This Hockey Streaming Star Gets Sponsored Like a Player
WHY YOU SHOULD CARE
Because he’s changing the esports endorsement game.
By Jeff Eisenband
Andrew Telfer and his wife, Mel, just moved into a new house. But one key renovation is still needed.
“I get a little bit too hyped, screaming at a nice goal,” he says. “Then I wake her and that’s not the best. I’m working on soundproofing my basement.”
Telfer, 25, is better known as “Nasher,” hockey influencer extraordinaire. And by “nice goal,” he is talking about his virtual skills.
Nasher straddles the boards between video games and real life. He has a YouTube channel with 285,000 followers, where he posts both gaming clips from EA Sports’ NHL series and IRL (in real life) hockey trick shot videos. On his Twitch channel, he spends most nights — except when his hometown Columbus Blue Jackets are playing — streaming NHL video game content to his 30,000-plus followers.
With hockey, I feel like it’s a bit lacking on the content side.
Andrew “Nasher” Telfer
Now, Nasher is getting sponsored like a real-life NHL player. This month, he announced an exclusive apparel and equipment partnership with hockey brand Bauer. He also recently engaged in sponsorship deals with Gatorade, Adidas and SeatGeek. (The amounts of those sponsorships were not revealed.)
Nasher, who grew up in the Columbus suburb of Hilliard, Ohio, is a lifelong hockey fan, quite literally: The family had a Pittsburgh Penguins game on TV the moment he was born. When the Blue Jackets made their debut in 2000, 6-year-old Nasher, whose gamer name is derived from former Columbus winger Rick Nash, was in attendance.
However, Nasher found his expertise in virtual hockey. While in high school, he experimented with his own content creation but was afraid to show friends his YouTube channel. “It was kind of embarrassing,” he recalls. But he found friends who shared his interests in college at Ohio State, streaming his gameplay when he could escape class or the library.
After graduating with a marketing degree, Nasher landed a job as a customer care advocate at the corporate headquarters of Wendy’s near Columbus. He had a wife, an education and a job.
But he still had a dream, and a Baconator was not part of it.
Mel would see him get home from a night shift then continue to work on his YouTube channel until the wee hours. Mel, a dietitian, assured her husband the two could start their lives on her salary. So he quit his Wendy’s job after six months to go into content creation full time in 2017.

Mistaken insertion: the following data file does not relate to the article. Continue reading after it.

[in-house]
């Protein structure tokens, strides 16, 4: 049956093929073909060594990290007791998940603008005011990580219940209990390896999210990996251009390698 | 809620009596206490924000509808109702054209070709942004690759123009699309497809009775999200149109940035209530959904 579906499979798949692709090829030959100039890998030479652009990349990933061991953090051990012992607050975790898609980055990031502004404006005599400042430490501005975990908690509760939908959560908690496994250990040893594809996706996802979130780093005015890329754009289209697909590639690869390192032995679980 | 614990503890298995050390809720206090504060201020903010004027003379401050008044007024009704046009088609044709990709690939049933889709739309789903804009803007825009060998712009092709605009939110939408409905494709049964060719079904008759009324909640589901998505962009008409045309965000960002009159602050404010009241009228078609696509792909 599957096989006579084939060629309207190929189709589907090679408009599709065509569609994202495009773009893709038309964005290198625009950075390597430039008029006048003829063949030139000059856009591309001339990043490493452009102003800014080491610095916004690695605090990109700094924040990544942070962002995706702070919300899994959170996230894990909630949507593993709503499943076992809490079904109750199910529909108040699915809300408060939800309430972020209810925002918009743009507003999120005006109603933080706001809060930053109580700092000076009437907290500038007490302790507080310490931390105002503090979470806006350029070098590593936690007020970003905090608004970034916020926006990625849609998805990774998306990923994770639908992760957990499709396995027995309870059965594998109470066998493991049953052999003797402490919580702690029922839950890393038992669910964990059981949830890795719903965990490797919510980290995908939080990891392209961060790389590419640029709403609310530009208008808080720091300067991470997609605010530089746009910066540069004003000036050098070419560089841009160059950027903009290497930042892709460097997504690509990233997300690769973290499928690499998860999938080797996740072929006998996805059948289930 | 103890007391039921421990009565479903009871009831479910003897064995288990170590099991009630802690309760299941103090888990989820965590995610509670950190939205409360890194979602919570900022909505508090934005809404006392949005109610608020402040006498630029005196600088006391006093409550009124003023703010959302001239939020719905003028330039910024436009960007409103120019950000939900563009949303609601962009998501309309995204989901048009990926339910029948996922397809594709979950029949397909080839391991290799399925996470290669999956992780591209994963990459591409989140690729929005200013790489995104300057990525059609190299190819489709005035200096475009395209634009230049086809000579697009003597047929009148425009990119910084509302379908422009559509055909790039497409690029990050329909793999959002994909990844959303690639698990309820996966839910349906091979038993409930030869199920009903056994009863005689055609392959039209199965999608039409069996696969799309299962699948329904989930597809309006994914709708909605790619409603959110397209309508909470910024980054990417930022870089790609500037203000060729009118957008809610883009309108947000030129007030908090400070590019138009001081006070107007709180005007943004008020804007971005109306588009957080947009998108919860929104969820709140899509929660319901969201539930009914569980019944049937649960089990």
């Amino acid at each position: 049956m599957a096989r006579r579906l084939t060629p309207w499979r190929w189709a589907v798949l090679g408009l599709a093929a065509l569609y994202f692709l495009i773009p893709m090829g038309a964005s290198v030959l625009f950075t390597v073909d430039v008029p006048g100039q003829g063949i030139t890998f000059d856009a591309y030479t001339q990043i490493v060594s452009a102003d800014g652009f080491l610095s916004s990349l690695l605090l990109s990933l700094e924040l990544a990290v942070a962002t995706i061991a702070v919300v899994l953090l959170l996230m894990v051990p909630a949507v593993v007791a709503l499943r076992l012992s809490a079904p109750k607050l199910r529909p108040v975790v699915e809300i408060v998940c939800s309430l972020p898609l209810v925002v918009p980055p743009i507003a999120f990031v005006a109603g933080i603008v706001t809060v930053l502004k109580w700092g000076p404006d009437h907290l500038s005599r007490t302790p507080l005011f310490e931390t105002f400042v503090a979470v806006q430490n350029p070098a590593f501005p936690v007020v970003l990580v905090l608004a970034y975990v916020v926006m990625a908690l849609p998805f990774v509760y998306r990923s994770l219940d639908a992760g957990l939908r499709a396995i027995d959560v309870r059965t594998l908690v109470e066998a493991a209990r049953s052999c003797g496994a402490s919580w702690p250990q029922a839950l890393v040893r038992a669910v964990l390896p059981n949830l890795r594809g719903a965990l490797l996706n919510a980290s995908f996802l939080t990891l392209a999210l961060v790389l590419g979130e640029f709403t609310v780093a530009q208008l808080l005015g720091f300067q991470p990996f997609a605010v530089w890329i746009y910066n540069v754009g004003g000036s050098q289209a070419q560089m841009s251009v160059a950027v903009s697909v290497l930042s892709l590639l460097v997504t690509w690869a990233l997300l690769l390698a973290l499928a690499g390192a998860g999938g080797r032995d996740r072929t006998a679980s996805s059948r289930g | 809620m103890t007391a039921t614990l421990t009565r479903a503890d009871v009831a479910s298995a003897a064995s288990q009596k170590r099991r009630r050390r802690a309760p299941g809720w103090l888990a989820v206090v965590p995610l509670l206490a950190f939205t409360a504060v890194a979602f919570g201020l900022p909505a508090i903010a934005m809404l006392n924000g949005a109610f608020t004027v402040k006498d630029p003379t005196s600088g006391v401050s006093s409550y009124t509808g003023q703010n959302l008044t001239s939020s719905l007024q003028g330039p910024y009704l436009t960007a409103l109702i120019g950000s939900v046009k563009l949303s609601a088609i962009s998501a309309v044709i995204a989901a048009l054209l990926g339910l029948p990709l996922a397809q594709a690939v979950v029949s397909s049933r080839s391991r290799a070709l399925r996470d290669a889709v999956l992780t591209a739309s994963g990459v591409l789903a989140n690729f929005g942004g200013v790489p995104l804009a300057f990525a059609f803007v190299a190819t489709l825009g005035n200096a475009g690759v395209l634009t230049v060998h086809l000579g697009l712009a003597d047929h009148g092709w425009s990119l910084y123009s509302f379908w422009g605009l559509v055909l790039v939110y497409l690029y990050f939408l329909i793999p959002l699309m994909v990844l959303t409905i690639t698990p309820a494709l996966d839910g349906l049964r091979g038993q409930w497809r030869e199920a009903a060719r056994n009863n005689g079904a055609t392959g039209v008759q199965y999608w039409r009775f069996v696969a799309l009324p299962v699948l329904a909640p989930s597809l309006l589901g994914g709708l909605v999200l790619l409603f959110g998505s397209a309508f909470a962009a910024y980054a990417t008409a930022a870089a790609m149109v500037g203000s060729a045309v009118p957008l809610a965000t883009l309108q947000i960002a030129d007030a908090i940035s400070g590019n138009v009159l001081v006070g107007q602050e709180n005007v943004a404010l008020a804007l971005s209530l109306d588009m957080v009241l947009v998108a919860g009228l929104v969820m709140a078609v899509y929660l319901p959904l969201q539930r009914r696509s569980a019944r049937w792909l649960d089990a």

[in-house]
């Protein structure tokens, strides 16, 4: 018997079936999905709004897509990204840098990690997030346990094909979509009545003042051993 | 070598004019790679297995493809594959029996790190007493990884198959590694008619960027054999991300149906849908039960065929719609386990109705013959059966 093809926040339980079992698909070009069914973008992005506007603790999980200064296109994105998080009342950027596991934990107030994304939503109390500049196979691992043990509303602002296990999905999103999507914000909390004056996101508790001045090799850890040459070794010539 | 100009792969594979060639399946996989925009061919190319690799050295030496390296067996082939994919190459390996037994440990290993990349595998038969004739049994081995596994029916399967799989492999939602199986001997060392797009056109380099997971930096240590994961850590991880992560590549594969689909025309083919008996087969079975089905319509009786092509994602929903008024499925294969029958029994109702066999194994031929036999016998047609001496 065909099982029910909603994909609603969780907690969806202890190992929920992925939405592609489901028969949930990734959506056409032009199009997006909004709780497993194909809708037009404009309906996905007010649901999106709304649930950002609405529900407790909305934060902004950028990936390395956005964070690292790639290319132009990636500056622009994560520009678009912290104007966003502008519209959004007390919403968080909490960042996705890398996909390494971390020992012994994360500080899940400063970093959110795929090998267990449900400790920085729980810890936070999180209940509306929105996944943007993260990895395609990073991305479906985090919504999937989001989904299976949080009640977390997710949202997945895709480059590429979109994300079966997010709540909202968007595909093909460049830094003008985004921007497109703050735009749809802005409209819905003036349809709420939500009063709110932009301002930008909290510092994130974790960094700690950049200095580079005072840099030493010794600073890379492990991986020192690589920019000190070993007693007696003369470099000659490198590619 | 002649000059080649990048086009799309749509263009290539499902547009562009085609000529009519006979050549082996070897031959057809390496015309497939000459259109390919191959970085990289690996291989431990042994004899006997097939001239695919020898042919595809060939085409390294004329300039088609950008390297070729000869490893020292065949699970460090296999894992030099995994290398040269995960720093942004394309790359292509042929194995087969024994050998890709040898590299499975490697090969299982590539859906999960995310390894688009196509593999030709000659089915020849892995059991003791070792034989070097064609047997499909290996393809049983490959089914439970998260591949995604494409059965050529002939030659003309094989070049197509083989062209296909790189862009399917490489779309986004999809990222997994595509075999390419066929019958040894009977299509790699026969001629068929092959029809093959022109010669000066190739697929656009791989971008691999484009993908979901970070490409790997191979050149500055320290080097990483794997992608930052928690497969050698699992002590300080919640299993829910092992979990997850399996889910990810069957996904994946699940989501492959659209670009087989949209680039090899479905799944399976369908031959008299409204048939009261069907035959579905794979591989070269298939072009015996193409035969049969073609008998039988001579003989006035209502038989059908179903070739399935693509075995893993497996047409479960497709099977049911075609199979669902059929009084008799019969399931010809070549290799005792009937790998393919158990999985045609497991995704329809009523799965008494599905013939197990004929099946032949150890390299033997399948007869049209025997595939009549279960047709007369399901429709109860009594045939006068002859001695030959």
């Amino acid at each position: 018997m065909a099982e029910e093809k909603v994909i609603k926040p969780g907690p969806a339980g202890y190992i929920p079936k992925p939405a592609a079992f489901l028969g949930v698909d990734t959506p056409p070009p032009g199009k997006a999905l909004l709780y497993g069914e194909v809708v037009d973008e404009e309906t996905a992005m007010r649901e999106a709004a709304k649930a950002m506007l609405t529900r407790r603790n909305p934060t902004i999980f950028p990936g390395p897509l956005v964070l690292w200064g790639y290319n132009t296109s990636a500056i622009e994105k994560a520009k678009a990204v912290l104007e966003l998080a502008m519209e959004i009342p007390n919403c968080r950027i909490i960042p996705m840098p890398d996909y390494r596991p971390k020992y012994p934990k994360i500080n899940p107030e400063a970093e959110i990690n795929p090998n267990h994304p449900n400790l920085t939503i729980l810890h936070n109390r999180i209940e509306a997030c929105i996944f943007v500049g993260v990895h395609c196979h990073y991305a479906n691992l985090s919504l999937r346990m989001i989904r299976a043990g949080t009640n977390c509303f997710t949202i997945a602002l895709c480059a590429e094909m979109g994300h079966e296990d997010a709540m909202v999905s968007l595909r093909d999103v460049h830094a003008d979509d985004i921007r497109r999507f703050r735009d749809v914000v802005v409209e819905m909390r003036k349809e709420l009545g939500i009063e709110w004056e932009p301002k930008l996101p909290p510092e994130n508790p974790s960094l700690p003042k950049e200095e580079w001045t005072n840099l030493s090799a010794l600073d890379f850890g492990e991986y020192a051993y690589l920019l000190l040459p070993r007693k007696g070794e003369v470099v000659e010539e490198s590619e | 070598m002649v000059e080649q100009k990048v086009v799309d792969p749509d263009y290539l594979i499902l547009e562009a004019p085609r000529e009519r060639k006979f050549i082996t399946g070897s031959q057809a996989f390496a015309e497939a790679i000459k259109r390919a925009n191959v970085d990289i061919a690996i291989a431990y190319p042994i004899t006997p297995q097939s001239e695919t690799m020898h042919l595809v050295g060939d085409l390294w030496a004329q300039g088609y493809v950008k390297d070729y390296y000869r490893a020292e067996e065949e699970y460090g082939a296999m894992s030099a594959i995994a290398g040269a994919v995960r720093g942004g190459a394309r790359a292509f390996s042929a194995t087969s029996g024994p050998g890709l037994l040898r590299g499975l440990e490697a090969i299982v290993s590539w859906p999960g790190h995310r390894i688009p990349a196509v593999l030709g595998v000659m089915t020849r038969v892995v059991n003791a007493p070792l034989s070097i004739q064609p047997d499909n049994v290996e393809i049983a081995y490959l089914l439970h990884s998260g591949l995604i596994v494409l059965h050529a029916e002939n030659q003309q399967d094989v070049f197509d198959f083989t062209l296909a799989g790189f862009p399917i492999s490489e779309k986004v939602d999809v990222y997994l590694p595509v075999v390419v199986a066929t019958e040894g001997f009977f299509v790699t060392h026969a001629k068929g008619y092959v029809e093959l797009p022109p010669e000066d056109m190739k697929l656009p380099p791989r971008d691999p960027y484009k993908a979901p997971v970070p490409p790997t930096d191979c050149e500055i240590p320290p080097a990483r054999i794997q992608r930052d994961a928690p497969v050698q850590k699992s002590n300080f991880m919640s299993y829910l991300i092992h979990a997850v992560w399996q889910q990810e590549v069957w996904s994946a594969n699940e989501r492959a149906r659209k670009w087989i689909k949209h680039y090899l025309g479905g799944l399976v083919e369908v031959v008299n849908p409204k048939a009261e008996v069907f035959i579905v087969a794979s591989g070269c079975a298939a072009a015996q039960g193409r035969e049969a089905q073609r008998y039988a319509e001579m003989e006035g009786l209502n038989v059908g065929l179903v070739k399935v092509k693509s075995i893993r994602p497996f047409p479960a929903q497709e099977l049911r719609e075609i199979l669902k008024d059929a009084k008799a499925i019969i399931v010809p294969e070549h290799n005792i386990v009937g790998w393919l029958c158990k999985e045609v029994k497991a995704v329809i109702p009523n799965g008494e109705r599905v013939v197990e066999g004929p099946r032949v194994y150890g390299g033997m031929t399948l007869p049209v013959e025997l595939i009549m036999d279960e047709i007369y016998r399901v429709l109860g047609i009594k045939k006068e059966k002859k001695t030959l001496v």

“The first week I did that, that’s when I saw the most growth on my channel,” he remembers. “Quitting my job and uploading four to five videos a week, I saw that people wanted more content and I could finally give it to them.”
At this point, he spends most of his days shooting and editing videos — virtual and IRL, a GoPro strapped to his head at a local roller rink. At night, he fires up his Xbox for thousands of concurrent viewers. He’s also hosting a series of community NHL video game tournaments with WorldGaming Network on Friday nights.
“He’s so multifaceted,” says Ricky Hildebrand, digital marketing manager at Bauer. “Through some of our brand research, we saw kids aren’t just interested in pro athletes. Some don’t have dreams of playing in the NHL. They just play hockey because it’s fun.”
Nasher is Bauer’s first digital content endorser. He’s something the brand (founded in 1927) has never seen but knows it wants. Thanks to streaming and social media, digital influencers like Nasher can directly reach consumers similar to many professional athletes.
“I think it’s about time,” says esports consultant Rod “Slasher” Breslau. “Sports esports have a long way to go to catch up to traditional esports, but one of the benefits to sports games is such a crossover between the real-life equipment and real-life brands.”
When Breslau mentions “traditional esports,” he is talking about high-revenue communities around such video games as League of Legends, Counter-Strike and DOTA. According to StreamElement, Twitch viewers watched 9.36 billion hours of content in 2018 — 1.36 billion of which belonged to Fortnite. The highest-ranking sports game was FIFA 19, at No. 18.
Breslau says Fortnite superstar Ninja was getting as much online engagement as LeBron James or Cristiano Ronaldo at points last year. Nasher can’t come close to that — his Twitch following ranks No. 6,330 — but he provides a direct link to the younger audience hockey-related sponsors want to reach.
In addition to his streaming, he serves as a commentator for the NHL Gaming World Championship (GWC) esports competition, where he’s swarmed for selfies. “If there’s a hockey audience, people will recognize him,” broadcast partner Arda Ocal says. “He’s not just an NHL video game influencer; he is an overall hockey influencer.” That’s true for players too. He’s streamed with Blue Jackets defenseman Zach Werenski. Minnesota Wild forward J.T. Brown, who met Nasher at All Star Weekend last year, pops into the comments. “I chirp him a little bit but try to keep it friendly,” Brown laughs.
As the NHL season opens on Wednesday, the Bauer money will help Nasher get “bigger and better” with potential trick shots involving shooting pucks onto a boat. ”A lot of other sports have people that are innovating and trying new things,” he says. “With hockey, I feel like it’s a bit lacking on the content side.”
Other brands can study this example as a way to get into the esports/streaming sponsorship sphere. However, like every partnership, there is a risk.
“Gamers are a fickle audience,” Breslau notes. “Fans, when they see ads on Twitch for brand deals, even if it’s authentic but it’s lame, it’ll still be feasted upon in the chat and social media and people will say, ‘Sellout.’”
At least for the time being, Nasher is a sellable voice for hockey fans — one they’ll hear loud and clear, even from a soundproof basement.